1. Seafood was the first thing I saw
To have a delicious meal, it should start with fresh good quality produce. Once an American celebrity chef, Paul Prudhomme, said “You don’t need a silver fork to eat good food.” So, on my 2nd day in the city I walked to the closest market nearby, Sagrada Familia market. Seafood was the first thing I saw. In front of my eyes. No glass cabinet, no packaging. Coming closer, I saw the fish’s sparkling eyes and touched its shiny scales. It smelled pleasantly fishy. The market was like a more organized and cleaner version of traditional markets. On both sides were booths of in-season fruits and vegetable. Prices varied by booths for the same type of produce and level of freshness. Time to put my food knowledge in practice. Also, here I can get immediate assistant from the booths’ owners.
2. Every corner I turn, I see a bakery
In the book, The Art of Eating, M.F.K. Fisher describes “The smell of good bread baking, like the sound of lightly flowing water, is indescribable in its evocation of innocence and delight.” This is why it’s so hard for me not to come into a good bakery. The bakeries here sell most of your favorite pastries from classic buttery croissants to traditional Catalan sweets. However, I haven’t seen many cakes. I did some research online and learned that here cakes are often for special occasions.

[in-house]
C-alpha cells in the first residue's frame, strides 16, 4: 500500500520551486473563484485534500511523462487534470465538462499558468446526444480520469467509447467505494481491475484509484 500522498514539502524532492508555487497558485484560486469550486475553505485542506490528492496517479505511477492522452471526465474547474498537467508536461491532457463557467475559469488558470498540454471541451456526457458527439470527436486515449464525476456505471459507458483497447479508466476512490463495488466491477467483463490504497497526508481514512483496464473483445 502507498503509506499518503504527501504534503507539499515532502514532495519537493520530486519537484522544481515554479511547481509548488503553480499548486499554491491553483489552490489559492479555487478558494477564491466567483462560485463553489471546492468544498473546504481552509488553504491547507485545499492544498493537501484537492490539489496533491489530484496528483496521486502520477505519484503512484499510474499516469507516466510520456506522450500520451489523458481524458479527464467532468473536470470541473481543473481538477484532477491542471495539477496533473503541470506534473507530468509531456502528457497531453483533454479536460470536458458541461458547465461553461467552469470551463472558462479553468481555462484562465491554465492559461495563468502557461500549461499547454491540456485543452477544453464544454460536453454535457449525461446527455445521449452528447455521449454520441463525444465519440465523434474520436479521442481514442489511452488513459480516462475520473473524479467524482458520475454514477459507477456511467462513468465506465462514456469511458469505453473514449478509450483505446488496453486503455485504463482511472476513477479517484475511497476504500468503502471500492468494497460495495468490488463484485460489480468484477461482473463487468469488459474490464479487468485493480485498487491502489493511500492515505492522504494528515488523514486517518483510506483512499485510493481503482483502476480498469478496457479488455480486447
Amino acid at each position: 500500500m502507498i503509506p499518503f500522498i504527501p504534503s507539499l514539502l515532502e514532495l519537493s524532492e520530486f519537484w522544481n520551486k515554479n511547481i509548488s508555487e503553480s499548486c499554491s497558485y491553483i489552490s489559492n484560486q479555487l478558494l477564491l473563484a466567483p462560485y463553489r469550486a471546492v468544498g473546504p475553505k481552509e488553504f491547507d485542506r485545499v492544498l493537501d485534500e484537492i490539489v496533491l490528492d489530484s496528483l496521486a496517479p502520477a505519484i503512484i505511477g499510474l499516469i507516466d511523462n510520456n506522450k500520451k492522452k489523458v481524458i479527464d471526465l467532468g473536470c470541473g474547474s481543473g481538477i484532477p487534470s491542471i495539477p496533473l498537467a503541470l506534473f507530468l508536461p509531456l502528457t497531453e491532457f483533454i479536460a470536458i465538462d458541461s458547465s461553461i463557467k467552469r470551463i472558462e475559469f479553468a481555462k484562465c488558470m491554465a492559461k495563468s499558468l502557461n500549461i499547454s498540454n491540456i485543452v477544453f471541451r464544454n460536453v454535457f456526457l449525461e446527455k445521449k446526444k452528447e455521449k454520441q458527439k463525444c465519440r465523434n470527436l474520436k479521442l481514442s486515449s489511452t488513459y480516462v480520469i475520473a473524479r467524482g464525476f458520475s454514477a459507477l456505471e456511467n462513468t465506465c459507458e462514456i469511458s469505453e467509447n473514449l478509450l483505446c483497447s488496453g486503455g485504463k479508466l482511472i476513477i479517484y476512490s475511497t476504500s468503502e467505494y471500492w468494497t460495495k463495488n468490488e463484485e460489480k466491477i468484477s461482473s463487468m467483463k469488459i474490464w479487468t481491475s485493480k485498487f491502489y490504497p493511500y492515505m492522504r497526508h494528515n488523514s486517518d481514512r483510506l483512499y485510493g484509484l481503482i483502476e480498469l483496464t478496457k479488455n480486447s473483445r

3. Different olive oil products have different taste
I even tasted fresh olive oil on the field trip to an olive oil production site in Penedès. As an international student born and raised in Vietnam, I thought we were going to have ¼ teaspoon of olive oil to taste like how I do to test my soy and fish sauce back home in Saigon, Vietnam. How silly I was. Of course we used small pieces of bread to taste 4 different olive oil types. It was a mind-opening experience for me. Olive oil itself can taste nicely smooth with just a hint of olive. Some olive oil can have a vigorous taste as if it is punching you with its finest olives. Types of olives and traditional versus modern production methods create the differences.
4. Coffee or tea after meal
After visiting the famous wine region, our group had a chance to connect over a hearty Catalan lunch. I finished my crema catalana, a Catalan relative of crème brûlée. “ Do you want coffee or tea?” – a lady asked me in Catalan. In my head, I was like “oh, so we drink coffee as the last course for lunch, huh?” I chose coffee with milk although I’m a tea person. Surprisingly, to me, the coffee’s role in this 3-course meal is similar to sniffing coffee beans to reset your sense of smell in a fragrance store. In this case, it’s a reset of taste.